Technological development is vital in any dynamic industry, but is this one step too far? One day, it could be a game of sardines when packing passengers into a plane!
New airline seat for Ryanair resembles a saddle Irish Central, Molly Muldoon (18/9/10)
New plane ‘saddle’ would pack in passengers Edmonton Journal (19/9/10)
Ryanair one step closer to fulfilling dream of getting more people on each plane Travel News, Natalie Cooper (16/9/10)
Budget airlines love bad new stories about how cramped their planes are Telegraph, Harry Mount (15/9/10)
Behold! The world’s most cramped airline seat Reuters, Charlie Sorrel (13/9/10)
- Is it a rational decision for a passenger to travel in a new upright seat?
- Is it a cost-effective strategy for Ryanair or any other airline to adopt? Explain (a) why it is, but also explain (b) why it may not be cost-effective.
- Using a diagram, illustrate the opportunity cost to an airline of providing more upright seats.
- If successive airlines adopt the new saddle style seats, what is likely to happen to the price of such seats?
- As passengers become aware of these cheaper seats, what is likely to happen to the market price? Illustrate this on a diagram.
- If Ryanair were the only airline to offer such seats, does this mean it would have a monopoly? Explain your answer.
Two of America’s airlines have agreed to merge to form the world’s largest carrier. The deal between United and Continental Airlines is worth £2.1 billion and the management of the two companies hope that the new airline, to be called United Airlines, will bring cost savings of some £800 million per year. Last year, the two companies lost a total of £900 million. It is also hoped to increase revenues by providing more routes and more effective competition against rivals, such as Delta Air Lines.
But just how significant will any economies of scale be and to what extent will they involve job losses? Certainly the merger has been greeted with caution by the Air Line Pilots Association and unions such as the International Association of Machinists and Aerospace Workers. Also, will the larger company be able to compete more effectively to the benefit of consumers, or will the increased market power see a rise in fares?
And this is not the only airline merger. In April, British Airways and Iberia of Spain signed a deal to merge, thereby creating one of the world’s biggest airlines. Other mergers are expected as airlines battle to cope with rising costs and lower passenger numbers in the wake of the global recession. So will such mergers benefit passengers, or will it simply result in less choice and higher fares? The following articles look at the issues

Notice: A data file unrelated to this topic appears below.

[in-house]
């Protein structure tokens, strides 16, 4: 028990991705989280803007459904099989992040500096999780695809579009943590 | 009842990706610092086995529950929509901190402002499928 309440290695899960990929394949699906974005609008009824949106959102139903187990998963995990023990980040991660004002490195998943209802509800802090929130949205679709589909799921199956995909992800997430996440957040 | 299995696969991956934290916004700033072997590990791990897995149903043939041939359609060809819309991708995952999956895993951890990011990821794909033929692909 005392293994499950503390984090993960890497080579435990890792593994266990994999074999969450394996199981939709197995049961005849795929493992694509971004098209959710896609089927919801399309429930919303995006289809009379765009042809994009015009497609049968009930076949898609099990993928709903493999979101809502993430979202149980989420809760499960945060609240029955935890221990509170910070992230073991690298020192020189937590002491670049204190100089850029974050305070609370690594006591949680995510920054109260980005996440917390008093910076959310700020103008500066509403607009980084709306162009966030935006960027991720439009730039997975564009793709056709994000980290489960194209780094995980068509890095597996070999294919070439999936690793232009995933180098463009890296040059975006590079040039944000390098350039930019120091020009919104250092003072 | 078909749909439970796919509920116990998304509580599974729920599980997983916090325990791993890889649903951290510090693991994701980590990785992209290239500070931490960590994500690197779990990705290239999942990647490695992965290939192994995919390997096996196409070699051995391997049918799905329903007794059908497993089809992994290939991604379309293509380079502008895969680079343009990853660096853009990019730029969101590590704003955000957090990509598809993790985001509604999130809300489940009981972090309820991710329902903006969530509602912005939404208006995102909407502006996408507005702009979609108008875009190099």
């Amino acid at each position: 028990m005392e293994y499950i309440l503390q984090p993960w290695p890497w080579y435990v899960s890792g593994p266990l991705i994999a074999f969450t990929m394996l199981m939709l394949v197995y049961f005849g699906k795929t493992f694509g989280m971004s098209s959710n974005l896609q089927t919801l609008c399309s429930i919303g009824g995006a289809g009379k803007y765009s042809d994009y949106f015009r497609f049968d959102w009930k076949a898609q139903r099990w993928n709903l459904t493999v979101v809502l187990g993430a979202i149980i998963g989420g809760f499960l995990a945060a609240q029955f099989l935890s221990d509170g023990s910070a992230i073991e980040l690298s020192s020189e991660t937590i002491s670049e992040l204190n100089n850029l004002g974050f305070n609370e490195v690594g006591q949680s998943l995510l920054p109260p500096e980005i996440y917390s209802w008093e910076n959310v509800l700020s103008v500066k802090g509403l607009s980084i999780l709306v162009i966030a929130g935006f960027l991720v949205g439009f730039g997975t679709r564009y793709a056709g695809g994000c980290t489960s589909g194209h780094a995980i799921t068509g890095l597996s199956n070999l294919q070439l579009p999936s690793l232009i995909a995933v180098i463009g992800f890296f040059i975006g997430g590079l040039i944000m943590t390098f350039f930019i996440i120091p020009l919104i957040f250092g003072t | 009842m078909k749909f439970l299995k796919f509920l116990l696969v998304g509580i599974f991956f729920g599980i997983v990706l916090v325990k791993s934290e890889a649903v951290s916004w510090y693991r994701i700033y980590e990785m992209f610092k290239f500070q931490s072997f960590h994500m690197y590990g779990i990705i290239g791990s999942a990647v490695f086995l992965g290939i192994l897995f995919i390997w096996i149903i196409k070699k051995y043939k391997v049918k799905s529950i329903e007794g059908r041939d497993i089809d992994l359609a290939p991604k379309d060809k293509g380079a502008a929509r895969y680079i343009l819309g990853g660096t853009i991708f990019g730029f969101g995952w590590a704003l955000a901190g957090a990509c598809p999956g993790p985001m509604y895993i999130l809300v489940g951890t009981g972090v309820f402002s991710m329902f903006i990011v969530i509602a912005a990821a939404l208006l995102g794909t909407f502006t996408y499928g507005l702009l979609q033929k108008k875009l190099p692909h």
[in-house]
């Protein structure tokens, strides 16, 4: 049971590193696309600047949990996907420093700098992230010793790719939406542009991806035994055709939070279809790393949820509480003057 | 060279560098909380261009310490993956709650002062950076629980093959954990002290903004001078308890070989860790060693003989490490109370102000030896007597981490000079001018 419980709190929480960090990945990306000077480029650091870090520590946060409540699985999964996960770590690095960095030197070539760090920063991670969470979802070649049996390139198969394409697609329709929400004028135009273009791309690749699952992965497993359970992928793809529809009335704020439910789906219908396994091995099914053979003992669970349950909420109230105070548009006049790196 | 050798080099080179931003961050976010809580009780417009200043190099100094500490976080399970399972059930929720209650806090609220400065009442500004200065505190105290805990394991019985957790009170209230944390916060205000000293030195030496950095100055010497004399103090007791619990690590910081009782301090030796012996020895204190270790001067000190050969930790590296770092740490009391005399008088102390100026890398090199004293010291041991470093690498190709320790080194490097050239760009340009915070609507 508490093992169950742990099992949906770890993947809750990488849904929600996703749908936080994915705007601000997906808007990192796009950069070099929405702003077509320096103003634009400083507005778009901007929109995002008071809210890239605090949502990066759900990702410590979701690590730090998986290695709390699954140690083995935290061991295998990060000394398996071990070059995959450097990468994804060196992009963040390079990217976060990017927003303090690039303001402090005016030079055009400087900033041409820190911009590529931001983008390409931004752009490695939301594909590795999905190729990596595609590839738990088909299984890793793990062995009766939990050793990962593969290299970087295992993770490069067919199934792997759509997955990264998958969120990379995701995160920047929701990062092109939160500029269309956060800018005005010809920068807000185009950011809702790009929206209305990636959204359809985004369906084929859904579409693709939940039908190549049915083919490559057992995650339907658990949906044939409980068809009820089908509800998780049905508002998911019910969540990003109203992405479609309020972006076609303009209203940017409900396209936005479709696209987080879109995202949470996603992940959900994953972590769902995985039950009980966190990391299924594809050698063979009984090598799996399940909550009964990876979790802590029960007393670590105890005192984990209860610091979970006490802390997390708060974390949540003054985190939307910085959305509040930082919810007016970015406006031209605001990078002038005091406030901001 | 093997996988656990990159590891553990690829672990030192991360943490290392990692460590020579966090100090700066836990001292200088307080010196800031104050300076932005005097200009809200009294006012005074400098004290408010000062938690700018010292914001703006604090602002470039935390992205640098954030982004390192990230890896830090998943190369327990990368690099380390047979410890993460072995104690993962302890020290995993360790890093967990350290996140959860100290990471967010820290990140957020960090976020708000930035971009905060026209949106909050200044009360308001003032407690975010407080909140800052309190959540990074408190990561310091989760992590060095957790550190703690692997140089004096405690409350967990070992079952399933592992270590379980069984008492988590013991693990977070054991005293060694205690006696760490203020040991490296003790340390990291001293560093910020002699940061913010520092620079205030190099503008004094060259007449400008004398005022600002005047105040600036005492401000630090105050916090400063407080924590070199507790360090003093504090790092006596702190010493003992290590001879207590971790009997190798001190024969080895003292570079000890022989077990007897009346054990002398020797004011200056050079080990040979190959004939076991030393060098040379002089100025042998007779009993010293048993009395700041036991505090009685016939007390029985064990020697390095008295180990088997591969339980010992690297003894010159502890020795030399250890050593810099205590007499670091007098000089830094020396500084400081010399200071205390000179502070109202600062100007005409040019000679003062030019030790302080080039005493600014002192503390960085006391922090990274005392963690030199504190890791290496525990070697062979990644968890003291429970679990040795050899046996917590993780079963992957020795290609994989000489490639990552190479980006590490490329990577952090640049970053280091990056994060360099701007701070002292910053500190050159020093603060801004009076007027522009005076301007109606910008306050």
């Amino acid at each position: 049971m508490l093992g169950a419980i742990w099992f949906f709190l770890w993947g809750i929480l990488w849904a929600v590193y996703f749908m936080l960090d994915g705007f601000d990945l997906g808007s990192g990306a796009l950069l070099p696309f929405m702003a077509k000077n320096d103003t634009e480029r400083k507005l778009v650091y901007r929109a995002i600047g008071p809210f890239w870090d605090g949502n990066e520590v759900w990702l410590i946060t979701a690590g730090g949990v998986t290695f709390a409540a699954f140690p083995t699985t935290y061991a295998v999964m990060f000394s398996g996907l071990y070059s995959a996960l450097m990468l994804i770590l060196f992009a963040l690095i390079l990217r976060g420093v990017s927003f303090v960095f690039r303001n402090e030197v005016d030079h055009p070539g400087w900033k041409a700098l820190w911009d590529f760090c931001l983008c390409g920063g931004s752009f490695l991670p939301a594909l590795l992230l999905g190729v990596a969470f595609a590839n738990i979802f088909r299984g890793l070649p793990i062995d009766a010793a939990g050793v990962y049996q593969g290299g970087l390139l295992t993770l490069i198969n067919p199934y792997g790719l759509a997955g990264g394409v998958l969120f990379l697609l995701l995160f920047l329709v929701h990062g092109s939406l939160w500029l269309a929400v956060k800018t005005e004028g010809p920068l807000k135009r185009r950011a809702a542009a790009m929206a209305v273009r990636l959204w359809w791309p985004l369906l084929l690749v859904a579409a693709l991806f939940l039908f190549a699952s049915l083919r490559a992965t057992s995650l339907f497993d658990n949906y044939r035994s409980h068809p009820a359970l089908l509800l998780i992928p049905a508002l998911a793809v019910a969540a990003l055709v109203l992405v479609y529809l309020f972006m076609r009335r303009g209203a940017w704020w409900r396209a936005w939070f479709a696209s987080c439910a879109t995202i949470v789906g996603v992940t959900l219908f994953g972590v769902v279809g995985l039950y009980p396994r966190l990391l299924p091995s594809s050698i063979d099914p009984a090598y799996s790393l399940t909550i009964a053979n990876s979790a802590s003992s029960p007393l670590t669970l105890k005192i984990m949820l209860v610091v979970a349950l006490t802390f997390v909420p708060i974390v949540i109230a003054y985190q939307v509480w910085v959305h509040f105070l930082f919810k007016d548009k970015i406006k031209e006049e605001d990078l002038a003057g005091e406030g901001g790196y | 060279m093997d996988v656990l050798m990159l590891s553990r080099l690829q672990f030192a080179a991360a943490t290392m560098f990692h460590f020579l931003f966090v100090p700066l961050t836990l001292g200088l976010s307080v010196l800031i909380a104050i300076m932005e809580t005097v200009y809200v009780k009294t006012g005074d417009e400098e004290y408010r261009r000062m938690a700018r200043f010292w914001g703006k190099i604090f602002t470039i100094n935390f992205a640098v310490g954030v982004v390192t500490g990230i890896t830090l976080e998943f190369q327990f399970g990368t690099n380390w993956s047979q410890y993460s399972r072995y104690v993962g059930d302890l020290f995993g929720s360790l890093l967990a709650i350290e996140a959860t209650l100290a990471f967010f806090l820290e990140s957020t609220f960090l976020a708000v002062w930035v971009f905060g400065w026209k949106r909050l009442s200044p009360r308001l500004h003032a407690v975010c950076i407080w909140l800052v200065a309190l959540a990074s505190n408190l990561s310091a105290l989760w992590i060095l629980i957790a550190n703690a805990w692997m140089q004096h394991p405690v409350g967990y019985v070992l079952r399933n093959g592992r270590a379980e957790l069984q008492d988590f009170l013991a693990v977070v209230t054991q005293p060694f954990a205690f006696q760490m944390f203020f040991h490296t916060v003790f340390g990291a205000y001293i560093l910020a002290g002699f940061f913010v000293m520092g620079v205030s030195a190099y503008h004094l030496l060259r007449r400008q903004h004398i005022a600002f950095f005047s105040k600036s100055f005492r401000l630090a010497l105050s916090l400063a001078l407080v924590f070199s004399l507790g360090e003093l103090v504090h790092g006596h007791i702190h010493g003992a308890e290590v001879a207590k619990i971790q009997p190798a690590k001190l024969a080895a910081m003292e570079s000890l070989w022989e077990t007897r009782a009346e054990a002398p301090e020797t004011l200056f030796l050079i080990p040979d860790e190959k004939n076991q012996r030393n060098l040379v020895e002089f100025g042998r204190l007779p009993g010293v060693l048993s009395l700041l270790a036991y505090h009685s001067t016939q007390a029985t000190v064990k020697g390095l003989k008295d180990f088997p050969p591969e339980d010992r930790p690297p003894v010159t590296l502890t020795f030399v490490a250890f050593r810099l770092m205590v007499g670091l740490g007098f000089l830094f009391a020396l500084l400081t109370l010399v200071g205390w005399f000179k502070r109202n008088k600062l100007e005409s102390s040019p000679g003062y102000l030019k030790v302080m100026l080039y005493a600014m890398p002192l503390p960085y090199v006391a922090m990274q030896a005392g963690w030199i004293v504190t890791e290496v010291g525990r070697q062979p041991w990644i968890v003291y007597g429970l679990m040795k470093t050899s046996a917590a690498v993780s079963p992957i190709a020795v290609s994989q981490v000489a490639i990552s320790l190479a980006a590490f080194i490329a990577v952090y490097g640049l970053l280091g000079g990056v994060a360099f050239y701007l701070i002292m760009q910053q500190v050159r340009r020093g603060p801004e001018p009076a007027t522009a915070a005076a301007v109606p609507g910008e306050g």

1st priority for new United-Continental combo: Keep customers, workers happy Chicago Tribune, Julie Johnsson (3/5/10)
Debating future of US Airways Philadelphia Business Today, Linda Loyd (4/5/10)
Arpey points out good, bad of United-Continental deal The Dallas Morning News, Terry Maxon (3/5/10)
US airline merger creates world’s biggest carrier Independent, Nick Clark (4/5/10)
We can’t fix fares, says chief of merging US airlines Telegraph, James Quinn (3/5/10)
United and Continental Airlines to merge BBC News (3/5/10)
British Airways and Iberia sign merger agreement BBC News (8/4/10)
Are mergers good for airlines? BBC News, Edwin Lane (4/5/10)
United boss Glenn Tilton on Continental merger BBC News (3/5/10)
United and Continental bosses’ press conference on merger BBC News (3/5/10)
Aviation Data & Statistics Federal Aviation Administration
TransStats RITA, Bureau of Transportation Statistics
Airline and Airport Statistics European Regions Airline Association
- What type of merger is the one between United and Continental: horizontal, vertical, conglomerate or a mixture?
- What types of economies of scale can be achieved by a merger of airlines?
- For what reasons may a merger of airlines result in higher revenues?
- To what extent will passengers (a) gain and (b) lose from airline mergers? What determines the size of these gains and losses?
- Is the airline industry an oligopoly? To what extent is there collusion between the various airlines?
- What should be the attitude of regulatory authorities across the world to airline mergers?